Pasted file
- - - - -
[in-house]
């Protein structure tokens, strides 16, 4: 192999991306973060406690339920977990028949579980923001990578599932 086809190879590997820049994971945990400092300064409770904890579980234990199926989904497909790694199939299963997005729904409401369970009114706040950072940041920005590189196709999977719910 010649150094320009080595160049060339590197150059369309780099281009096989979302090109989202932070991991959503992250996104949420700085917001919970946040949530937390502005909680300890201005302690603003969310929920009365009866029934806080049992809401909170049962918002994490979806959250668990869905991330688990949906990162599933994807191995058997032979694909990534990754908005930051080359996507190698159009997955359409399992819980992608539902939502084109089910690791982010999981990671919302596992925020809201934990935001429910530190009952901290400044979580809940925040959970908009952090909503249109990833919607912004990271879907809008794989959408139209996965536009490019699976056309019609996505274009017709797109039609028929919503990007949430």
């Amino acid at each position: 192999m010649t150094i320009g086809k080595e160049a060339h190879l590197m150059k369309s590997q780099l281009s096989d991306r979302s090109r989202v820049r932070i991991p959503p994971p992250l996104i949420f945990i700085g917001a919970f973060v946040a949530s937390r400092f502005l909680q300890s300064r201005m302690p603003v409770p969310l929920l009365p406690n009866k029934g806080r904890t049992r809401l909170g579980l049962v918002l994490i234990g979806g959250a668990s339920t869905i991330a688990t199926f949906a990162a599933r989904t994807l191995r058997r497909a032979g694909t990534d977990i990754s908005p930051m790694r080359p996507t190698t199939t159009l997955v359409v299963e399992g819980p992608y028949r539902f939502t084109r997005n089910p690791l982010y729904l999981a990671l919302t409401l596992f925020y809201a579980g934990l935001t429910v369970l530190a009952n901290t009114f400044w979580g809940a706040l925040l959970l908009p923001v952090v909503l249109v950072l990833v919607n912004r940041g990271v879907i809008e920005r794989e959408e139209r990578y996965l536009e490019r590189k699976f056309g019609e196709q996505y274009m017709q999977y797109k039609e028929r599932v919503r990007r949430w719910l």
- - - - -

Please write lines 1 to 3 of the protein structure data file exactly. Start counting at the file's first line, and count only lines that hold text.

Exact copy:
[in-house]
């Protein structure tokens, strides 16, 4: 192999991306973060406690339920977990028949579980923001990578599932 086809190879590997820049994971945990400092300064409770904890579980234990199926989904497909790694199939299963997005729904409401369970009114706040950072940041920005590189196709999977719910 010649150094320009080595160049060339590197150059369309780099281009096989979302090109989202932070991991959503992250996104949420700085917001919970946040949530937390502005909680300890201005302690603003969310929920009365009866029934806080049992809401909170049962918002994490979806959250668990869905991330688990949906990162599933994807191995058997032979694909990534990754908005930051080359996507190698159009997955359409399992819980992608539902939502084109089910690791982010999981990671919302596992925020809201934990935001429910530190009952901290400044979580809940925040959970908009952090909503249109990833919607912004990271879907809008794989959408139209996965536009490019699976056309019609996505274009017709797109039609028929919503990007949430």
């Amino acid at each position: 192999m010649t150094i320009g086809k080595e160049a060339h190879l590197m150059k369309s590997q780099l281009s096989d991306r979302s090109r989202v820049r932070i991991p959503p994971p992250l996104i949420f945990i700085g917001a919970f973060v946040a949530s937390r400092f502005l909680q300890s300064r201005m302690p603003v409770p969310l929920l009365p406690n009866k029934g806080r904890t049992r809401l909170g579980l049962v918002l994490i234990g979806g959250a668990s339920t869905i991330a688990t199926f949906a990162a599933r989904t994807l191995r058997r497909a032979g694909t990534d977990i990754s908005p930051m790694r080359p996507t190698t199939t159009l997955v359409v299963e399992g819980p992608y028949r539902f939502t084109r997005n089910p690791l982010y729904l999981a990671l919302t409401l596992f925020y809201a579980g934990l935001t429910v369970l530190a009952n901290t009114f400044w979580g809940a706040l925040l959970l908009p923001v952090v909503l249109v950072l990833v919607n912004r940041g990271v879907i809008e920005r794989e959408e139209r990578y996965l536009e490019r590189k699976f056309g019609e196709q996505y274009m017709q999977y797109k039609e028929r599932v919503r990007r949430w719910l």